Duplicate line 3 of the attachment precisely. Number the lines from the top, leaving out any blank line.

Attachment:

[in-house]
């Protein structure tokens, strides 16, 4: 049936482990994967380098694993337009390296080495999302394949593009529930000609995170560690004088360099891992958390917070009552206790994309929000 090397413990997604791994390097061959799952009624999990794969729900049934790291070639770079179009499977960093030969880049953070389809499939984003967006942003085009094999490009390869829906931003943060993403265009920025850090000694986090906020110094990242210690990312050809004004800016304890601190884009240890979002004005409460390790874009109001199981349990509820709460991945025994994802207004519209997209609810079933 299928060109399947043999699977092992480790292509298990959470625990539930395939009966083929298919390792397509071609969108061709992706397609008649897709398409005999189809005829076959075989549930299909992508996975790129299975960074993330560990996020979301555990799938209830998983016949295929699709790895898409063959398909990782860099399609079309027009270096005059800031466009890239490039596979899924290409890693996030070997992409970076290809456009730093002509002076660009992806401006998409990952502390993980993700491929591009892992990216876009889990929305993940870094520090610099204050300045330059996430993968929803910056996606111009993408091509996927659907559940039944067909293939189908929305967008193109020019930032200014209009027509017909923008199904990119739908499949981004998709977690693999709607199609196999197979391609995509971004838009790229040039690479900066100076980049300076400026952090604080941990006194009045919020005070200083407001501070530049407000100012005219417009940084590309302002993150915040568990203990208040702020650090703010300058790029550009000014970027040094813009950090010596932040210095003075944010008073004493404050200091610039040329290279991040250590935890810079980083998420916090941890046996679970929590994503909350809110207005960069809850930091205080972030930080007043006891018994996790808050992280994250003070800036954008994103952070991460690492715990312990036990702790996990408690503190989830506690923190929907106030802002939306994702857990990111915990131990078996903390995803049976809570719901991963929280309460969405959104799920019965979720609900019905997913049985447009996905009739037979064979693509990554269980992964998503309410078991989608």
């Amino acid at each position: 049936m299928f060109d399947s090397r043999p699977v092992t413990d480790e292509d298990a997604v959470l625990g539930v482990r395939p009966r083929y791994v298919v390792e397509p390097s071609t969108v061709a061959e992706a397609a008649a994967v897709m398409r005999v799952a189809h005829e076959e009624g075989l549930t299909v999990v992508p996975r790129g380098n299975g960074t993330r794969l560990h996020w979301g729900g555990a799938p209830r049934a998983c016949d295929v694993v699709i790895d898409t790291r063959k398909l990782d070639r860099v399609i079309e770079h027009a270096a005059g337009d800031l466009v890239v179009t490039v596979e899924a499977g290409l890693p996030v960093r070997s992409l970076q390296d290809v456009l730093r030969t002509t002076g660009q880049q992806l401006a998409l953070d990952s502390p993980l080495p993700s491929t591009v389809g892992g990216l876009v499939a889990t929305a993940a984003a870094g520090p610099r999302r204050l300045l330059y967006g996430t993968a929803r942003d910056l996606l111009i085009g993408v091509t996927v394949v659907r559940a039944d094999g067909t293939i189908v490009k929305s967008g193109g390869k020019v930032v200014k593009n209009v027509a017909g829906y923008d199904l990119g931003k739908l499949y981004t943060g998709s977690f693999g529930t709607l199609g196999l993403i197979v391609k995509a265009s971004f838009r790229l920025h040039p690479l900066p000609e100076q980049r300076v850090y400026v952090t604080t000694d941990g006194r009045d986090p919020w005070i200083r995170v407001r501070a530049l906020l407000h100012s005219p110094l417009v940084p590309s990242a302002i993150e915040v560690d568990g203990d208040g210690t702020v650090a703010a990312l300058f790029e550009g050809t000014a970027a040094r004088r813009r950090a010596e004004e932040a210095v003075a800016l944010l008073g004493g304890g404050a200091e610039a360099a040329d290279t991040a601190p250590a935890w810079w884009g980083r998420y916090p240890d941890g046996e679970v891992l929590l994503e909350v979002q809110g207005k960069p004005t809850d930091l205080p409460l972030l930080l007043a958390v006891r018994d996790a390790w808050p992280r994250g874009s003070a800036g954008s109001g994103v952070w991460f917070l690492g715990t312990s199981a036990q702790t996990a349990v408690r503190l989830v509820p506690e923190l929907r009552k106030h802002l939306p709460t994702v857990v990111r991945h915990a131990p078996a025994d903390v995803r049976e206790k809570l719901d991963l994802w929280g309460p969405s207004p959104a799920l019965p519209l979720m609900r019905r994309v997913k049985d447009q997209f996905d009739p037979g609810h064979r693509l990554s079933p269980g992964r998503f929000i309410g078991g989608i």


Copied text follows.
């Amino acid at each position: 049936m299928f060109d399947s090397r043999p699977v092992t413990d480790e292509d298990a997604v959470l625990g539930v482990r395939p009966r083929y791994v298919v390792e397509p390097s071609t969108v061709a061959e992706a397609a008649a994967v897709m398409r005999v799952a189809h005829e076959e009624g075989l549930t299909v999990v992508p996975r790129g380098n299975g960074t993330r794969l560990h996020w979301g729900g555990a799938p209830r049934a998983c016949d295929v694993v699709i790895d898409t790291r063959k398909l990782d070639r860099v399609i079309e770079h027009a270096a005059g337009d800031l466009v890239v179009t490039v596979e899924a499977g290409l890693p996030v960093r070997s992409l970076q390296d290809v456009l730093r030969t002509t002076g660009q880049q992806l401006a998409l953070d990952s502390p993980l080495p993700s491929t591009v389809g892992g990216l876009v499939a889990t929305a993940a984003a870094g520090p610099r999302r204050l300045l330059y967006g996430t993968a929803r942003d910056l996606l111009i085009g993408v091509t996927v394949v659907r559940a039944d094999g067909t293939i189908v490009k929305s967008g193109g390869k020019v930032v200014k593009n209009v027509a017909g829906y923008d199904l990119g931003k739908l499949y981004t943060g998709s977690f693999g529930t709607l199609g196999l993403i197979v391609k995509a265009s971004f838009r790229l920025h040039p690479l900066p000609e100076q980049r300076v850090y400026v952090t604080t000694d941990g006194r009045d986090p919020w005070i200083r995170v407001r501070a530049l906020l407000h100012s005219p110094l417009v940084p590309s990242a302002i993150e915040v560690d568990g203990d208040g210690t702020v650090a703010a990312l300058f790029e550009g050809t000014a970027a040094r004088r813009r950090a010596e004004e932040a210095v003075a800016l944010l008073g004493g304890g404050a200091e610039a360099a040329d290279t991040a601190p250590a935890w810079w884009g980083r998420y916090p240890d941890g046996e679970v891992l929590l994503e909350v979002q809110g207005k960069p004005t809850d930091l205080p409460l972030l930080l007043a958390v006891r018994d996790a390790w808050p992280r994250g874009s003070a800036g954008s109001g994103v952070w991460f917070l690492g715990t312990s199981a036990q702790t996990a349990v408690r503190l989830v509820p506690e923190l929907r009552k106030h802002l939306p709460t994702v857990v990111r991945h915990a131990p078996a025994d903390v995803r049976e206790k809570l719901d991963l994802w929280g309460p969405s207004p959104a799920l019965p519209l979720m609900r019905r994309v997913k049985d447009q997209f996905d009739p037979g609810h064979r693509l990554s079933p269980g992964r998503f929000i309410g078991g989608i």